Meet the NITLE Staff

Fred Moody

Program Officer for Libraries and Scholarly Communications

Fred Moody is program officer for libraries and scholarly communication at the National Institute for Technology in Liberal Education (NITLE). Previously, Mr. Moody served as Editor-in-Chief of Rice University Press, a digital academic publishing experiment operated at Rice University in 2007-10. His prior experience in the publishing industry spans nearly 35 years and includes editing, book production, writing, reporting, and research.

Fred Moody, program officer for libraries and scholarly communicationsAfter graduating with a degree in English Literature from Fairhaven College in 1972, then earning his master’s degree in Library and Information Science at the University of Michigan in 1975, Mr. Moody worked as a manuscript and acquisitions editor at Ardis Publishers, a University of Michigan-affiliated press that published works by suppressed Soviet writers in Russian and in English translation. Ardis also published Russian Literature Triquarterly, the leading journal of Russian literary studies at the time.

Mr. Moody subsequently worked as a reporter and writer in the Pacific Northwest, chronicling the rise of Microsoft, Amazon, and assorted other high-technology companies during the Silicon Rush of the 1990s. He worked as a freelance writer, then a staff writer, news editor, and managing editor of the Seattle Weekly, eventually steering that publication onto the Internet. He also taught nonfiction writing at the University of Washington Extension from 1989 through 1992.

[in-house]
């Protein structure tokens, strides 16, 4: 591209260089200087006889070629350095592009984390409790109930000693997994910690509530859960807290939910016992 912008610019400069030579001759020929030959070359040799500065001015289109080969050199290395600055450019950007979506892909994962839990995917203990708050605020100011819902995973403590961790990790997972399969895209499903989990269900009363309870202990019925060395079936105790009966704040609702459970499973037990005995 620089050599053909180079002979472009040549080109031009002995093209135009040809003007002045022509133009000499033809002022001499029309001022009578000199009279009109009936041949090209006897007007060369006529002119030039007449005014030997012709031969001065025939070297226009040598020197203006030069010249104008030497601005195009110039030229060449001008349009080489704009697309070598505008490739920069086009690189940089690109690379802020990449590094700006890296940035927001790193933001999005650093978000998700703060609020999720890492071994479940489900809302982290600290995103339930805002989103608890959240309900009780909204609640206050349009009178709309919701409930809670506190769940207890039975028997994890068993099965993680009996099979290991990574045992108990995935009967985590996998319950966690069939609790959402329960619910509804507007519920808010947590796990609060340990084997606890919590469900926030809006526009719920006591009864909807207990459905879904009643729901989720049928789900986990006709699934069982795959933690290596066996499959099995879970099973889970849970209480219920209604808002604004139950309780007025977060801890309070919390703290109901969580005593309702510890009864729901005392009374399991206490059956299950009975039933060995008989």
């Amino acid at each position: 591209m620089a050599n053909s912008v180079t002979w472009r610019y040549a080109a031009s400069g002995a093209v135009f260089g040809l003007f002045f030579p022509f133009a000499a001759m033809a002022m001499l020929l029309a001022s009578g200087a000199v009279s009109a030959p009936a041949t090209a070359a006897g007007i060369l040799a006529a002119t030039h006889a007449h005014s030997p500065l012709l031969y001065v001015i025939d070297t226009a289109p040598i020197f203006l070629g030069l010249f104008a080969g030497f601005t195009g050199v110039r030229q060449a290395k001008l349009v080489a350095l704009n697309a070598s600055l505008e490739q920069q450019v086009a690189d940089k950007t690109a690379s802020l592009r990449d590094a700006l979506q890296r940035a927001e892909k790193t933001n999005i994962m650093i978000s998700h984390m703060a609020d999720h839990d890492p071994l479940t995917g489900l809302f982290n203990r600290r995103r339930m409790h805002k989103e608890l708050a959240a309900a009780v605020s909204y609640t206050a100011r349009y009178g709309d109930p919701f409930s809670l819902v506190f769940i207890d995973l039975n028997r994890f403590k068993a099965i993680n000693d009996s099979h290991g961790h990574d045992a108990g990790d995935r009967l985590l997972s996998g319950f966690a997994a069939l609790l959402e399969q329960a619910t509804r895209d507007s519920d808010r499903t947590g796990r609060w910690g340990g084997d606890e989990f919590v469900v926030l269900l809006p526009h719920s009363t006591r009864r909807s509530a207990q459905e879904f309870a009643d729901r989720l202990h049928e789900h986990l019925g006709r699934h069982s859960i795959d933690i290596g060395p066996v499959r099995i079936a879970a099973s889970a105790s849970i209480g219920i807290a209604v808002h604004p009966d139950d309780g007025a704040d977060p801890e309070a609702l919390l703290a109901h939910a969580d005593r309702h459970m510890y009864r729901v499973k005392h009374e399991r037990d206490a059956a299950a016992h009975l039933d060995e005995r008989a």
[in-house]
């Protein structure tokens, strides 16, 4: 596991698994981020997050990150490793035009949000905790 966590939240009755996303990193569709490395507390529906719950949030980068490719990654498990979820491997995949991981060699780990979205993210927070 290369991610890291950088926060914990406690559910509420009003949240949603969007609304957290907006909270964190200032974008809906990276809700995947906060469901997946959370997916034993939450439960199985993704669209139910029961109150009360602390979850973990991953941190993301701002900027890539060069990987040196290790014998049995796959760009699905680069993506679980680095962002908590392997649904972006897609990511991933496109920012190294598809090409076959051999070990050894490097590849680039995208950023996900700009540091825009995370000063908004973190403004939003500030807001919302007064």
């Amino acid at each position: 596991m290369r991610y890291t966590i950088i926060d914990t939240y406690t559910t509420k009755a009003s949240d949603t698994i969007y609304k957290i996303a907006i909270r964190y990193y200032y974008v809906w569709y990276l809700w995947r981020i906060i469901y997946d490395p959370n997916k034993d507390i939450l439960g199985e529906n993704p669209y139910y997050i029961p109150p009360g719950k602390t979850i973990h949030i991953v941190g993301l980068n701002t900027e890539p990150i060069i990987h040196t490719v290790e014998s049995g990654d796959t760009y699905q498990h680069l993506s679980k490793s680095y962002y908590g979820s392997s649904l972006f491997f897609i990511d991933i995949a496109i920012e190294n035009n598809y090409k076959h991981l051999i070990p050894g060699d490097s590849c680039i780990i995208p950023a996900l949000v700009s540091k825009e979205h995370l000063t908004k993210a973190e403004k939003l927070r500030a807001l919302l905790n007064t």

Reporting during the 1980s and 1990s for the Seattle Weekly, abcnews.com, and various national magazines and newspapers, Mr. Moody wrote on such subjects as education, higher education, publishing, culture, professional and college sports, business, social issues, media, and technology. He began writing exclusively on technology in 1991, with a series of articles on the Microsoft Corporation. He started writing and publishing books on the technology industry and its effect on culture in 1994 with the publication of his I Sing the Body Electronic: A Year with Microsoft on the Multimedia Frontier (Viking Penguin), which was a New York Times notable book that year. Since then, he has written, spoken, and consulted on technology issues extensively, focusing on the impact of technology on business, education, culture, and publishing. His other books include The Visionary Position (Random House/Times Books, 1999) and Seattle and the Demons of Ambition: A Love Story (St. Martin’s, 2003).